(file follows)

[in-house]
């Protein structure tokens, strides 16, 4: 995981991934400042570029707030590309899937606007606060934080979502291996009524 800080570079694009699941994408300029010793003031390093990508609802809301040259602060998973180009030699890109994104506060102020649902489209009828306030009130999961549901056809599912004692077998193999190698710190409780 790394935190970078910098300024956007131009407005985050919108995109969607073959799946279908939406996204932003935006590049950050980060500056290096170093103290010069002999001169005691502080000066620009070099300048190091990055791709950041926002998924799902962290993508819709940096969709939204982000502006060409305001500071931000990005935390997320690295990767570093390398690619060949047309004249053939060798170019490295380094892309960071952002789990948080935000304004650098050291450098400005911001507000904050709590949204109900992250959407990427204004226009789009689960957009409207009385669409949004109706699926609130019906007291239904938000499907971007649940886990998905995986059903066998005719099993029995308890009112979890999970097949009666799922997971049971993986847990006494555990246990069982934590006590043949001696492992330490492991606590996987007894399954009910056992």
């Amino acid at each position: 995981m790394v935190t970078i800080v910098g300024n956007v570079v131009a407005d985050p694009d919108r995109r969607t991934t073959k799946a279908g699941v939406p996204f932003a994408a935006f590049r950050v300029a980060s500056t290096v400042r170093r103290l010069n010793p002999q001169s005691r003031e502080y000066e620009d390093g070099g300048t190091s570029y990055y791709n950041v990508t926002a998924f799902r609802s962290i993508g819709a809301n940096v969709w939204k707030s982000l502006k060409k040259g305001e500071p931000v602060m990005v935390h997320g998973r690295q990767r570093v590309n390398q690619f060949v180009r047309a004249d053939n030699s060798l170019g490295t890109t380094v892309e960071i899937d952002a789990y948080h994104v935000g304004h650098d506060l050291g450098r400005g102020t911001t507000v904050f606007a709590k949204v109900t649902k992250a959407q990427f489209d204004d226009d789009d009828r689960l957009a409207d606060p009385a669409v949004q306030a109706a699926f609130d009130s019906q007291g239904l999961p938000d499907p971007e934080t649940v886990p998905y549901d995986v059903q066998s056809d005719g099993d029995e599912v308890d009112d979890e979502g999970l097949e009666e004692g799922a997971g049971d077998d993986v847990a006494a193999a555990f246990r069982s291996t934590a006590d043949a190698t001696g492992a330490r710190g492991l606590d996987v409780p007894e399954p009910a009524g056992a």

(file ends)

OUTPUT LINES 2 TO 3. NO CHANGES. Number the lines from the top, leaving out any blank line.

């Protein structure tokens, strides 16, 4: 995981991934400042570029707030590309899937606007606060934080979502291996009524 800080570079694009699941994408300029010793003031390093990508609802809301040259602060998973180009030699890109994104506060102020649902489209009828306030009130999961549901056809599912004692077998193999190698710190409780 790394935190970078910098300024956007131009407005985050919108995109969607073959799946279908939406996204932003935006590049950050980060500056290096170093103290010069002999001169005691502080000066620009070099300048190091990055791709950041926002998924799902962290993508819709940096969709939204982000502006060409305001500071931000990005935390997320690295990767570093390398690619060949047309004249053939060798170019490295380094892309960071952002789990948080935000304004650098050291450098400005911001507000904050709590949204109900992250959407990427204004226009789009689960957009409207009385669409949004109706699926609130019906007291239904938000499907971007649940886990998905995986059903066998005719099993029995308890009112979890999970097949009666799922997971049971993986847990006494555990246990069982934590006590043949001696492992330490492991606590996987007894399954009910056992």
């Amino acid at each position: 995981m790394v935190t970078i800080v910098g300024n956007v570079v131009a407005d985050p694009d919108r995109r969607t991934t073959k799946a279908g699941v939406p996204f932003a994408a935006f590049r950050v300029a980060s500056t290096v400042r170093r103290l010069n010793p002999q001169s005691r003031e502080y000066e620009d390093g070099g300048t190091s570029y990055y791709n950041v990508t926002a998924f799902r609802s962290i993508g819709a809301n940096v969709w939204k707030s982000l502006k060409k040259g305001e500071p931000v602060m990005v935390h997320g998973r690295q990767r570093v590309n390398q690619f060949v180009r047309a004249d053939n030699s060798l170019g490295t890109t380094v892309e960071i899937d952002a789990y948080h994104v935000g304004h650098d506060l050291g450098r400005g102020t911001t507000v904050f606007a709590k949204v109900t649902k992250a959407q990427f489209d204004d226009d789009d009828r689960l957009a409207d606060p009385a669409v949004q306030a109706a699926f609130d009130s019906q007291g239904l999961p938000d499907p971007e934080t649940v886990p998905y549901d995986v059903q066998s056809d005719g099993d029995e599912v308890d009112d979890e979502g999970l097949e009666e004692g799922a997971g049971d077998d993986v847990a006494a193999a555990f246990r069982s291996t934590a006590d043949a190698t001696g492992a330490r710190g492991l606590d996987v409780p007894e399954p009910a009524g056992a």